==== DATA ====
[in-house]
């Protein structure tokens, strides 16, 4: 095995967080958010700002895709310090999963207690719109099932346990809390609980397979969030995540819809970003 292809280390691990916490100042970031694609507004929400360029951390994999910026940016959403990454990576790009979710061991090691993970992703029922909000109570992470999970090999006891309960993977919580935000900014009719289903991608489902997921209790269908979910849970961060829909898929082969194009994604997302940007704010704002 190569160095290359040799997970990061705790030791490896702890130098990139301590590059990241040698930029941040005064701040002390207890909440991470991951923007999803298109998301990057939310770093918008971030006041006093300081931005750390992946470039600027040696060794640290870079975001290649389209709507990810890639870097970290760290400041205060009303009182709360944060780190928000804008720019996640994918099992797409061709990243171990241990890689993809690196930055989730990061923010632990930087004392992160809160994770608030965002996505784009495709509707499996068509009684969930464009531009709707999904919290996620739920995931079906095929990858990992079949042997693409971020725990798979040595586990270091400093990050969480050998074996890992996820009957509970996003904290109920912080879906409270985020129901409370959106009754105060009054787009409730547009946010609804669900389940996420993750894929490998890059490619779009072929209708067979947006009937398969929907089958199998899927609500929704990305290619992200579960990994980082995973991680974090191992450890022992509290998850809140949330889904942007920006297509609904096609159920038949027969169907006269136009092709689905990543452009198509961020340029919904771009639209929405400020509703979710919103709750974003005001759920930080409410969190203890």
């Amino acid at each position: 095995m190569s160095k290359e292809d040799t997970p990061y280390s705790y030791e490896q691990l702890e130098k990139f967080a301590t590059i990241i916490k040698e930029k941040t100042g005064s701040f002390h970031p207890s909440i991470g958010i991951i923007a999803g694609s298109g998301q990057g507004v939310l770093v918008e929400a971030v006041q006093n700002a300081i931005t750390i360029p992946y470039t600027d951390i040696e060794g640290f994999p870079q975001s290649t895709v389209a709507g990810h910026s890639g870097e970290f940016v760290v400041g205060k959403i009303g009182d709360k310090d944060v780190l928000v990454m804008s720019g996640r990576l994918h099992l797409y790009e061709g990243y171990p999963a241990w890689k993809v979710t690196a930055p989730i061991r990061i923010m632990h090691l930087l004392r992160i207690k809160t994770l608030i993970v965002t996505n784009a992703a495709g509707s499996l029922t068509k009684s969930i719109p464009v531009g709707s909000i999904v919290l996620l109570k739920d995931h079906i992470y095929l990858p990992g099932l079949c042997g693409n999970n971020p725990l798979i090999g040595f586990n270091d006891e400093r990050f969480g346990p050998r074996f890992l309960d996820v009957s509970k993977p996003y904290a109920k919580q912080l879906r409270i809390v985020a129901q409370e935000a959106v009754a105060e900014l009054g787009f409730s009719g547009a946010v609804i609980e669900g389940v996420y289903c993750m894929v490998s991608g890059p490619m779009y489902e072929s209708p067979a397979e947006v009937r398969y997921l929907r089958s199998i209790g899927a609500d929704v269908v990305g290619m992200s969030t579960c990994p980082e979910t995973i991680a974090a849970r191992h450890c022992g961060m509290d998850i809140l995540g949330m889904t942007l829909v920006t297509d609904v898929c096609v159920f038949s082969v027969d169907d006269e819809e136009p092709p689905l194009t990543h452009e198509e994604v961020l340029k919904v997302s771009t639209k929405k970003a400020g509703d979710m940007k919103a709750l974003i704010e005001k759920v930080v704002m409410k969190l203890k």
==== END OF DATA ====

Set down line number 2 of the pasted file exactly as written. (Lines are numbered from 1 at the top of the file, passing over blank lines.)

């Protein structure tokens, strides 16, 4: 095995967080958010700002895709310090999963207690719109099932346990809390609980397979969030995540819809970003 292809280390691990916490100042970031694609507004929400360029951390994999910026940016959403990454990576790009979710061991090691993970992703029922909000109570992470999970090999006891309960993977919580935000900014009719289903991608489902997921209790269908979910849970961060829909898929082969194009994604997302940007704010704002 190569160095290359040799997970990061705790030791490896702890130098990139301590590059990241040698930029941040005064701040002390207890909440991470991951923007999803298109998301990057939310770093918008971030006041006093300081931005750390992946470039600027040696060794640290870079975001290649389209709507990810890639870097970290760290400041205060009303009182709360944060780190928000804008720019996640994918099992797409061709990243171990241990890689993809690196930055989730990061923010632990930087004392992160809160994770608030965002996505784009495709509707499996068509009684969930464009531009709707999904919290996620739920995931079906095929990858990992079949042997693409971020725990798979040595586990270091400093990050969480050998074996890992996820009957509970996003904290109920912080879906409270985020129901409370959106009754105060009054787009409730547009946010609804669900389940996420993750894929490998890059490619779009072929209708067979947006009937398969929907089958199998899927609500929704990305290619992200579960990994980082995973991680974090191992450890022992509290998850809140949330889904942007920006297509609904096609159920038949027969169907006269136009092709689905990543452009198509961020340029919904771009639209929405400020509703979710919103709750974003005001759920930080409410969190203890």